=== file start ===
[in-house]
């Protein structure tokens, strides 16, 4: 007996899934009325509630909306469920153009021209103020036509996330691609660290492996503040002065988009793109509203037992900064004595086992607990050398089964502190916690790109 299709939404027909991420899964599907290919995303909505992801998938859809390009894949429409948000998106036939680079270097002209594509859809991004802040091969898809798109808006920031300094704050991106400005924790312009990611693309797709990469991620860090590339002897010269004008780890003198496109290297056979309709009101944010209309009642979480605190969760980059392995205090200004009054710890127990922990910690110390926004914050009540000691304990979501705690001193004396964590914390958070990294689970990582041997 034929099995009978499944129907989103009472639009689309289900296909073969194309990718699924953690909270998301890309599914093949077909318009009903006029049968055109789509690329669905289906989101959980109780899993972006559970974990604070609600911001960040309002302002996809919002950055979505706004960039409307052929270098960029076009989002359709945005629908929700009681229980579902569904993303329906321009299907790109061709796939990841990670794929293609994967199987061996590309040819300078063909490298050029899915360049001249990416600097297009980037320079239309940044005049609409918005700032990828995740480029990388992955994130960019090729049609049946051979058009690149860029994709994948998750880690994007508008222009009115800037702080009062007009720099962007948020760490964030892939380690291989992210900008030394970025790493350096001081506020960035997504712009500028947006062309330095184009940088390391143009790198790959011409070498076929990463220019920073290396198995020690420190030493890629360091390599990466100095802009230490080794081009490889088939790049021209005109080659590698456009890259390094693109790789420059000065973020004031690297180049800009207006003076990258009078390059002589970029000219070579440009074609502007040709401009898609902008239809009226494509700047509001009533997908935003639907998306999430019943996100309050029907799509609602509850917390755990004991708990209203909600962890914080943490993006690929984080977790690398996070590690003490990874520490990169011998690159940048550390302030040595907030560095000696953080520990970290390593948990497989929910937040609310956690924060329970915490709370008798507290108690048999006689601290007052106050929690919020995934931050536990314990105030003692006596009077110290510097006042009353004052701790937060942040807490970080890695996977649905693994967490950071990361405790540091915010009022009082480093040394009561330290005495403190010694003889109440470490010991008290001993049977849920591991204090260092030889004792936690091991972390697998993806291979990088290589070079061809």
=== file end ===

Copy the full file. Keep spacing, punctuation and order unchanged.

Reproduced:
[in-house]
């Protein structure tokens, strides 16, 4: 007996899934009325509630909306469920153009021209103020036509996330691609660290492996503040002065988009793109509203037992900064004595086992607990050398089964502190916690790109 299709939404027909991420899964599907290919995303909505992801998938859809390009894949429409948000998106036939680079270097002209594509859809991004802040091969898809798109808006920031300094704050991106400005924790312009990611693309797709990469991620860090590339002897010269004008780890003198496109290297056979309709009101944010209309009642979480605190969760980059392995205090200004009054710890127990922990910690110390926004914050009540000691304990979501705690001193004396964590914390958070990294689970990582041997 034929099995009978499944129907989103009472639009689309289900296909073969194309990718699924953690909270998301890309599914093949077909318009009903006029049968055109789509690329669905289906989101959980109780899993972006559970974990604070609600911001960040309002302002996809919002950055979505706004960039409307052929270098960029076009989002359709945005629908929700009681229980579902569904993303329906321009299907790109061709796939990841990670794929293609994967199987061996590309040819300078063909490298050029899915360049001249990416600097297009980037320079239309940044005049609409918005700032990828995740480029990388992955994130960019090729049609049946051979058009690149860029994709994948998750880690994007508008222009009115800037702080009062007009720099962007948020760490964030892939380690291989992210900008030394970025790493350096001081506020960035997504712009500028947006062309330095184009940088390391143009790198790959011409070498076929990463220019920073290396198995020690420190030493890629360091390599990466100095802009230490080794081009490889088939790049021209005109080659590698456009890259390094693109790789420059000065973020004031690297180049800009207006003076990258009078390059002589970029000219070579440009074609502007040709401009898609902008239809009226494509700047509001009533997908935003639907998306999430019943996100309050029907799509609602509850917390755990004991708990209203909600962890914080943490993006690929984080977790690398996070590690003490990874520490990169011998690159940048550390302030040595907030560095000696953080520990970290390593948990497989929910937040609310956690924060329970915490709370008798507290108690048999006689601290007052106050929690919020995934931050536990314990105030003692006596009077110290510097006042009353004052701790937060942040807490970080890695996977649905693994967490950071990361405790540091915010009022009082480093040394009561330290005495403190010694003889109440470490010991008290001993049977849920591991204090260092030889004792936690091991972390697998993806291979990088290589070079061809």